6
$\begingroup$

I know that if you have homothetic preferences and a utility function that represents it, then this utility function must present constant Marginal Rate of Substitution (MRS). My question is whether the opposite direction of implication is also true, to be very specific, is it true that a utility function that presets constant MRS always represents a homothetic preference?

$\endgroup$
  • 3
    $\begingroup$ Homothetic preferences do not necessarily have a constant MRS (this is true only for perfect substitutes); what homotheticity implies is that the MRS is homogeneous of degree zero, i.e, that it only depends on the ratio of the amounts of goods. And yes, it is an equivalence result. $\endgroup$ – Oliv Apr 14 '18 at 6:29
6
$\begingroup$

As noted in the comments, it is not true that homothetic preferences must have constant marginal rates of substitution.

To see this, recall that preferences given by the utility function

$$ u(x,y) = x^\alpha y^{1-\alpha} $$

are homothetic. (More generally, Cobb-Douglas preferences are homothetic.) However, the marginal rate of substitution is

$$ \text{MRS}(x,y) = \frac{\alpha}{1-\alpha}\frac{y}{x}, $$

which is not constant. However, the MRS is homogeneous of degree zero, since

$$ \text{MRS}(\lambda x, \lambda y) = \text{MRS}(x,y). $$

Homogeneity of degree zero of the MRS is a general property of homothetic preferences. This follows from the fact that (continuous) homothetic preferences have a utility representation that is homogeneous of degree one.

Conversely, when the MRS is homogeneous of degree zero, preferences are homothetic. Hence, preferences that exhibit constant MRS are also homothetic. The proof is a little involved. For this, I refer to you lemma $1$ of "Duality and the Structure of Utility Functions" by Lau (1970). (Note that Lau states a different definition of homotheticity than you do. However, the Lau's definition and yours are equivalent when preferences are continuous -- which they must be for the MRS to be well-defined.)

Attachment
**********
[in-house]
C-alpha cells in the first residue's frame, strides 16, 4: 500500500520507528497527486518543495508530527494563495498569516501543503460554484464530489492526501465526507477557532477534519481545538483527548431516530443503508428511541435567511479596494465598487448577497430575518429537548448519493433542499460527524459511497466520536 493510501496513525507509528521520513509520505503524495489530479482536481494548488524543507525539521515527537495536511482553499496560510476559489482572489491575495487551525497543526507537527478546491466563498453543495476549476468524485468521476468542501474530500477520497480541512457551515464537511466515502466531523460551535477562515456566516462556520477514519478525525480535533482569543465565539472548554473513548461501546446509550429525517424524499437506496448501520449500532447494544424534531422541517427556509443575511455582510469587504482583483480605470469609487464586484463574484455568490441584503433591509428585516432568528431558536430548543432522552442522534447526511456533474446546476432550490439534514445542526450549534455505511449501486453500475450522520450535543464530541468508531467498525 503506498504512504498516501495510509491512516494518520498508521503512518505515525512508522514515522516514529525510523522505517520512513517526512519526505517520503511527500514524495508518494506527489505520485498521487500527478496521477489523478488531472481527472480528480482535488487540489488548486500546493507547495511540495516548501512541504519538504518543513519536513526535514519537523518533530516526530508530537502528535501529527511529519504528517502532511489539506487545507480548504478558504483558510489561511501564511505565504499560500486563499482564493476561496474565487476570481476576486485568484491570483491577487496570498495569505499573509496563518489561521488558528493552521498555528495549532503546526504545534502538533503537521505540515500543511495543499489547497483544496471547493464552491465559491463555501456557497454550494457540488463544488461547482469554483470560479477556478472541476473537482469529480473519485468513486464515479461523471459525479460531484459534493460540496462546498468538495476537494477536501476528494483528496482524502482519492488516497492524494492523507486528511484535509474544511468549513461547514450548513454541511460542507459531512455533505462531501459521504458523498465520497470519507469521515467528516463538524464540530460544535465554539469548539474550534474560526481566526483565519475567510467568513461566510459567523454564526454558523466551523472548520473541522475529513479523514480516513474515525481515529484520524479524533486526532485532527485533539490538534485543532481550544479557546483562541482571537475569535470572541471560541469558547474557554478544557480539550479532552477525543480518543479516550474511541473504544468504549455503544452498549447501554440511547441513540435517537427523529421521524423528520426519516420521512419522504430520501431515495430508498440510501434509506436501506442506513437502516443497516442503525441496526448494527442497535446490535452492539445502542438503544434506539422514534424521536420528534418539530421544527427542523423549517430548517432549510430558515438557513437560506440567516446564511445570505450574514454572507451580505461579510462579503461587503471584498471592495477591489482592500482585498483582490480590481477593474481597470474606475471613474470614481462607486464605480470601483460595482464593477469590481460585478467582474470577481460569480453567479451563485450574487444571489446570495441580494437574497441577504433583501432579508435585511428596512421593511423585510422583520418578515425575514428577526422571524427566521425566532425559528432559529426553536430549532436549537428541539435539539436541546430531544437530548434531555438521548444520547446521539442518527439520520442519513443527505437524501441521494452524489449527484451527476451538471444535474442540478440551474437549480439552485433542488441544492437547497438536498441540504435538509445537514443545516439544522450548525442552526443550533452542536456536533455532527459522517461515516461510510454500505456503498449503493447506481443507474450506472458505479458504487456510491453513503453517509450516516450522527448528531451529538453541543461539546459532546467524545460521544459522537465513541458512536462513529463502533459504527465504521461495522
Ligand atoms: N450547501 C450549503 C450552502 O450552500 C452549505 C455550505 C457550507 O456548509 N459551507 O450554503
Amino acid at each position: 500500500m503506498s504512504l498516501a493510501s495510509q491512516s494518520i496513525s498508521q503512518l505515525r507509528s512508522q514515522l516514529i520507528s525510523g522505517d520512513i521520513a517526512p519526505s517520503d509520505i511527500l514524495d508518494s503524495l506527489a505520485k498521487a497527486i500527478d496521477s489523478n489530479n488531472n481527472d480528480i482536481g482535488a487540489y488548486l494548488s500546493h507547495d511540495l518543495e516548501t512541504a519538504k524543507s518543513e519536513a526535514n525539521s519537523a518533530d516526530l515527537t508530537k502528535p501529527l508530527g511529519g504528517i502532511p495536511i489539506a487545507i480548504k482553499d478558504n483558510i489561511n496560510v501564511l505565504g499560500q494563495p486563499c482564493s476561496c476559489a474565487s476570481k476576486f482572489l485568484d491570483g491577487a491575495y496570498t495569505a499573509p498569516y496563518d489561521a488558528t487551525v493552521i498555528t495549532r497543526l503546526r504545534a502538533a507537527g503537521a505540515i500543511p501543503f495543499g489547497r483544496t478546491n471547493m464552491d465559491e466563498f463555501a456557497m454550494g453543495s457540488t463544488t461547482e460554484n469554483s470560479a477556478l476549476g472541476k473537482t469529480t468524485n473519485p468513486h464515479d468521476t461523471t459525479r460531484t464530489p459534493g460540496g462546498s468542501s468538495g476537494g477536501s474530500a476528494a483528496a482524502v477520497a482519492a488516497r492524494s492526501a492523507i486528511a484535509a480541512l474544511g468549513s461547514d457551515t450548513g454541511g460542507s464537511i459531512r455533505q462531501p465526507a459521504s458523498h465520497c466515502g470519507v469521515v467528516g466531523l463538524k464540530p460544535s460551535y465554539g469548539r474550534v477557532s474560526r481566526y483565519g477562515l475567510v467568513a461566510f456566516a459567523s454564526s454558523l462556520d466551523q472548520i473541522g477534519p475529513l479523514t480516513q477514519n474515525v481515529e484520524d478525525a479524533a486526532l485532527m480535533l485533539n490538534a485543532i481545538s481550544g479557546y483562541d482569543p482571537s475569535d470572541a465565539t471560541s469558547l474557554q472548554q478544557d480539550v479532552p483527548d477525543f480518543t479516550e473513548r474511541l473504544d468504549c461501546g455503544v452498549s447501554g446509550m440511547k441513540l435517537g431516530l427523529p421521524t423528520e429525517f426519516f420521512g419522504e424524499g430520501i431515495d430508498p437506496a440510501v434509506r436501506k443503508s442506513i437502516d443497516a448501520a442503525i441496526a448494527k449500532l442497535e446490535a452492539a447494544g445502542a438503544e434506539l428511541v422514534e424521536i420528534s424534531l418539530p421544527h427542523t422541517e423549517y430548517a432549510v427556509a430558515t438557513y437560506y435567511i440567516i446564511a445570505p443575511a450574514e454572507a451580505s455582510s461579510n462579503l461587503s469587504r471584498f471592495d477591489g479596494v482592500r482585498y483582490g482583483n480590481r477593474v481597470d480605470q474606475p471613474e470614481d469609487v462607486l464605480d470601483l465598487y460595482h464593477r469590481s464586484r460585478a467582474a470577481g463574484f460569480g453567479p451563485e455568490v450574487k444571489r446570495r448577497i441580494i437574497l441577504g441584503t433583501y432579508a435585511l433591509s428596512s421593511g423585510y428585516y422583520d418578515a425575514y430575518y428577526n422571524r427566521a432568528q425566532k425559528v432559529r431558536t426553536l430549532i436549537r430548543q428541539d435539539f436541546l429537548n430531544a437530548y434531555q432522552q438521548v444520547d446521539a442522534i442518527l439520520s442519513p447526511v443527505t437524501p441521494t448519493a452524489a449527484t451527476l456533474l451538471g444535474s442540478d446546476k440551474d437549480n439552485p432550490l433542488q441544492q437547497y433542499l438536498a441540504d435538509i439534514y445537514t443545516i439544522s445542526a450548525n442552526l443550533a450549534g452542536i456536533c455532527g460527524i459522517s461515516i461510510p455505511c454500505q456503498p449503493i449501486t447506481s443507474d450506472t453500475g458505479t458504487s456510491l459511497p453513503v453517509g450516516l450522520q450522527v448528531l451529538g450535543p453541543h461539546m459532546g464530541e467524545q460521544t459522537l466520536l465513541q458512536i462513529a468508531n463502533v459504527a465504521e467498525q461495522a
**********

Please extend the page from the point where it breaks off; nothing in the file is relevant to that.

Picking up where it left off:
$\endgroup$
  • $\begingroup$ Thank you very much for the answers! I certainly forgot in my question to write "constant in proportion expansion along rays", but can you help me with the proof of: if the MRS is homogenous of degree zero, then the preference is homothetic? Thanks again! $\endgroup$ – Alessandro Rivello Apr 14 '18 at 13:21
  • $\begingroup$ @AlessandroRivello What definition of homothetic preferences are you using? The property regarding MRS is sometimes used as the definition. $\endgroup$ – Theoretical Economist Apr 14 '18 at 13:23
  • $\begingroup$ I'm using this: Definition 3.B.6: monotone preference relation $\succeq$ on $X=\mathbb{R}^{L}_{+}$ is homothetic if all indifference sets are related by proportional expansion along rays; that is, if $x \sim y$ then $\alpha x \sim \alpha y$ for any $\alpha \ge 0$. Which is the definition in Mas-Collel at al. Sorry, don't know how to put a print screen here. $\endgroup$ – Alessandro Rivello Apr 14 '18 at 13:41
  • $\begingroup$ @Oliv if you could also help me with that would be very nice. $\endgroup$ – Alessandro Rivello Apr 14 '18 at 19:13
  • $\begingroup$ @AlessandroRivello Apologies for the delay; it's been a busy couple of days. Please see the edit to my answer. $\endgroup$ – Theoretical Economist Apr 18 '18 at 5:51

Your Answer

By clicking “Post Your Answer”, you agree to our terms of service, privacy policy and cookie policy

Not the answer you're looking for? Browse other questions tagged or ask your own question.